TANKwA – Technological adaptations of Nubian cores in the Karoo: new geometric morphometric approaches
OverviewThe project TANKwA uses innovative digital archaeological methods to investigate human technological adaptations to arid regions during the Middle Stone Age – a critical period of early human anatomical and behavioural development. Specifically, this will focus on a new late MSA technological variant observed in the Tankwa Karoo region of South Africa which uses Nubian technology, a distinctive Levallois method of stone point production more commonly seen in MSA contexts in North Africa, the Levant and Arabia. Using cutting-edge digital Geometric Morphometric techniques, this research will establish a novel method for studying Nubian technology and lithic points, testing the hypothesis that this technology was an adaptive response to the challenges facing hunter-gatherers in an arid environment. The recently discovered open-air site of Tweefontein has a large artefact assemblage offering the ideal opportunity to characterise this technology, complemented by museum study of other South African Karoo sites. The novel approach applied will generate replicable quantitative data that allows the contextualisation of Nubian technology both in the southern African archaeological record and globally, establishing the first inter-regional comparison between Nubian technology in Egypt, Israel and South Africa. Find out more about the TANKwA project at https://emilyhallinan.com/.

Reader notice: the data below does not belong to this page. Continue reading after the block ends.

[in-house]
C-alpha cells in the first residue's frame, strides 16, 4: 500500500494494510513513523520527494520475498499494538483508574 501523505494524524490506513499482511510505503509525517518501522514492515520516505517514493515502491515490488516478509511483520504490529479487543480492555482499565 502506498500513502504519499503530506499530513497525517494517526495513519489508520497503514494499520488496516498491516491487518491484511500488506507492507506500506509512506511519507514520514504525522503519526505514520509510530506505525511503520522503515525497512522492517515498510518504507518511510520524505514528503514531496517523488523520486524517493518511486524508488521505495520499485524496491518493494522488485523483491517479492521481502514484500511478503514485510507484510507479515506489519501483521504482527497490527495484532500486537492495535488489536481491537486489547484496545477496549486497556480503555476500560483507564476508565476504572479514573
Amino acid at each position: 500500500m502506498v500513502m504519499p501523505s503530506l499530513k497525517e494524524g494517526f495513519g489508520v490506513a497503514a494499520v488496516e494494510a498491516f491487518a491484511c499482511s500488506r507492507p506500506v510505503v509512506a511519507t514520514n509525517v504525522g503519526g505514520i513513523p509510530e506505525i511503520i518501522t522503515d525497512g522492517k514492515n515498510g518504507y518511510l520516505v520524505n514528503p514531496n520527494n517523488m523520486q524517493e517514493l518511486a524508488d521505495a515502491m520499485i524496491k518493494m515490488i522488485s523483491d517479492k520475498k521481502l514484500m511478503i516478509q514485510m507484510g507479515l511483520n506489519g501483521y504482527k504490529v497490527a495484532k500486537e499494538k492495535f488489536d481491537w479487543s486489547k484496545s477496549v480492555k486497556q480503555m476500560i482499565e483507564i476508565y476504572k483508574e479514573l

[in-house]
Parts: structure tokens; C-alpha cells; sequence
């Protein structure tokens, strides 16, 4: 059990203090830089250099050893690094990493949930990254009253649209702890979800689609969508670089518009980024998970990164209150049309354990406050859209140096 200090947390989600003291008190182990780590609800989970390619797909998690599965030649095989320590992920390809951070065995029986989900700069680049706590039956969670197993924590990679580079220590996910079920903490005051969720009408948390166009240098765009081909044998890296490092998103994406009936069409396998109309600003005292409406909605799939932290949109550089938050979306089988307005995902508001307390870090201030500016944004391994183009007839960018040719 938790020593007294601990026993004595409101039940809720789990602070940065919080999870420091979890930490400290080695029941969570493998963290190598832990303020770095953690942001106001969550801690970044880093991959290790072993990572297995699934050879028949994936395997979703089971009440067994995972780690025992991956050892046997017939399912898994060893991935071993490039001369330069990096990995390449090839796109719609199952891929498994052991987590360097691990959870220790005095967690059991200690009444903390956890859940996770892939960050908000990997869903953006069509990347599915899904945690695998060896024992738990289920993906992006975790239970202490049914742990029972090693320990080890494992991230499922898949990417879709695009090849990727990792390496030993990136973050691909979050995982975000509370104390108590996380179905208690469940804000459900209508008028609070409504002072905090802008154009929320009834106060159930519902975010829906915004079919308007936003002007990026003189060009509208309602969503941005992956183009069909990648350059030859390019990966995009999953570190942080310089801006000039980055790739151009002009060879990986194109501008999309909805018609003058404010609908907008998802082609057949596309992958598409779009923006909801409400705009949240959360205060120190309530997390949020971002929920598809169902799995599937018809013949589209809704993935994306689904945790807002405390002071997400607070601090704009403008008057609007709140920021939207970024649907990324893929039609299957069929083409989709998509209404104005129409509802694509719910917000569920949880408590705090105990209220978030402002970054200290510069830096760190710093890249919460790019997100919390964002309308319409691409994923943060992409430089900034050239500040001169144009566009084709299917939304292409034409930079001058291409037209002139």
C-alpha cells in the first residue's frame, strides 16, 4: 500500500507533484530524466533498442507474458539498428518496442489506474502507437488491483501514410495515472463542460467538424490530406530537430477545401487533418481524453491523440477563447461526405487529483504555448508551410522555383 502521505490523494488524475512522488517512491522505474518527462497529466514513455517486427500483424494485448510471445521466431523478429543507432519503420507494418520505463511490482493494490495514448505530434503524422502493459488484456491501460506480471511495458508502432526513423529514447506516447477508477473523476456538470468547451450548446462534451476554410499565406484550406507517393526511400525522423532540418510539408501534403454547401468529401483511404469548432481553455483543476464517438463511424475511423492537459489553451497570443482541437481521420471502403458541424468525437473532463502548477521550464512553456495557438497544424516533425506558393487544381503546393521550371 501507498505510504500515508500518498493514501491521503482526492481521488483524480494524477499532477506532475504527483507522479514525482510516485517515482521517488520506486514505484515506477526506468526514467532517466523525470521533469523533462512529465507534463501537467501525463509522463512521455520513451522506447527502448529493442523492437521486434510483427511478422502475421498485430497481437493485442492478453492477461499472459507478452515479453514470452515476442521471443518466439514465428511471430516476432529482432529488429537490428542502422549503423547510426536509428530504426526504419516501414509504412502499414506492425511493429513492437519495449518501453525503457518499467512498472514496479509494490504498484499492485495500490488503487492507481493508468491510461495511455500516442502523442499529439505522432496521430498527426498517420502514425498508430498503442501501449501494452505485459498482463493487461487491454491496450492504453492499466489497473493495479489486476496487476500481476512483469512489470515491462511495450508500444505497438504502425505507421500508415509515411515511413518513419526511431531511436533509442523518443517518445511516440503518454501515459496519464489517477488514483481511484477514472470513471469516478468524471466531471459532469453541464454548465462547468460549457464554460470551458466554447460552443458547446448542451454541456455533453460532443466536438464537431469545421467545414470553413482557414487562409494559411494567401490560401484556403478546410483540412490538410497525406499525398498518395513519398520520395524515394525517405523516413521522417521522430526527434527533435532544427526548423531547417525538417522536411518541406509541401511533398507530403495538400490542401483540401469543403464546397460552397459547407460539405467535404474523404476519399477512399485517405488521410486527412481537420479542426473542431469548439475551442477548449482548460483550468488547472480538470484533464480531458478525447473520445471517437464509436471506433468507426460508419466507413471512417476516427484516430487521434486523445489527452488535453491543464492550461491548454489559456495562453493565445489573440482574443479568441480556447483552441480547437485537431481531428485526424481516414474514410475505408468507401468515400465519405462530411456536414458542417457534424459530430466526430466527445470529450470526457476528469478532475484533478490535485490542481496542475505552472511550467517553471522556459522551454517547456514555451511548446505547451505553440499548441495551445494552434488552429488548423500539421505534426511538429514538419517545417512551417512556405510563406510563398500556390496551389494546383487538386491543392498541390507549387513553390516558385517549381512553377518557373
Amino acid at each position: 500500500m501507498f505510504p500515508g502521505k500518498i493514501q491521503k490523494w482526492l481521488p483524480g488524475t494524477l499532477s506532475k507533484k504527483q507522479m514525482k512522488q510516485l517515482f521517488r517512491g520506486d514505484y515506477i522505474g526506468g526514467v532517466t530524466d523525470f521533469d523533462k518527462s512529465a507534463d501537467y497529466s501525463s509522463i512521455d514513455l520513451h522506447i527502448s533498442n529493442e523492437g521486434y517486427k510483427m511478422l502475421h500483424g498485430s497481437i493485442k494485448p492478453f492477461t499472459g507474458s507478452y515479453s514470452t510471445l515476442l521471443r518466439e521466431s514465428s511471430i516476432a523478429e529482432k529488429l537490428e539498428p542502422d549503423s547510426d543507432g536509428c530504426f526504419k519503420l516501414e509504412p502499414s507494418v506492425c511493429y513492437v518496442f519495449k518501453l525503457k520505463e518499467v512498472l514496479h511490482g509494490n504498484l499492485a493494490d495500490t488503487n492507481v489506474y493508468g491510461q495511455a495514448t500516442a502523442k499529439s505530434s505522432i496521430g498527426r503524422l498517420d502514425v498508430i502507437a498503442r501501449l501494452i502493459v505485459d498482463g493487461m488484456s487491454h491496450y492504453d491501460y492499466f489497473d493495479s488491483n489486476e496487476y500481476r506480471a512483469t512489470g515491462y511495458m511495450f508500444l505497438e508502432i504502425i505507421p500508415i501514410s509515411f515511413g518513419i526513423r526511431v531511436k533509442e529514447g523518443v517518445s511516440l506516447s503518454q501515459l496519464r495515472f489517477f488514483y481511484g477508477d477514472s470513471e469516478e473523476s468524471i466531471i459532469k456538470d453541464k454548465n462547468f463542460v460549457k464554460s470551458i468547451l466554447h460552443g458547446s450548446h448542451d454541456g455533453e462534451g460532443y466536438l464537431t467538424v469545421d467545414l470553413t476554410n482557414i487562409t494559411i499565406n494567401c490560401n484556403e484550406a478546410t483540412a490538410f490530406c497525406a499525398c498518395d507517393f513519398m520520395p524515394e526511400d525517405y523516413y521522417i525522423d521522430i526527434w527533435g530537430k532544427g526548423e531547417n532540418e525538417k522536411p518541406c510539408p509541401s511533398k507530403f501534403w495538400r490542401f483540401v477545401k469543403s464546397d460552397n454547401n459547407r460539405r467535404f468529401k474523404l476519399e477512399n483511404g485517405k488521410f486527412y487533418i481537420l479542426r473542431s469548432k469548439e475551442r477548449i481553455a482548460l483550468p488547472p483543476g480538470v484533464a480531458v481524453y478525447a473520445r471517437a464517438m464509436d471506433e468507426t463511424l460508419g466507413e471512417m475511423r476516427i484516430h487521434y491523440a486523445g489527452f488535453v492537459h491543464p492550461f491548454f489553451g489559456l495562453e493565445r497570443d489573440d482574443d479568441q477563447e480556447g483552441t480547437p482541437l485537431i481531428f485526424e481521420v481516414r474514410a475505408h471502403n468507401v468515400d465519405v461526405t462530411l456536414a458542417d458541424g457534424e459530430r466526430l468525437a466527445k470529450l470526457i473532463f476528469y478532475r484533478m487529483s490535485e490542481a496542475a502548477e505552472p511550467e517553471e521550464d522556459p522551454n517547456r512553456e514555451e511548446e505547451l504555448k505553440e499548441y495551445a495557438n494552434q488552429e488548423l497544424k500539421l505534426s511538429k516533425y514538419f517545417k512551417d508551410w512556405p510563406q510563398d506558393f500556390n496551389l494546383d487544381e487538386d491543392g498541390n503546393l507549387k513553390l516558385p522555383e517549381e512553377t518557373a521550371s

|FUNDING INSTITUTION||EUROPEAN UNION H2020 RESEARCH AND INNOVATION PROGRAMME|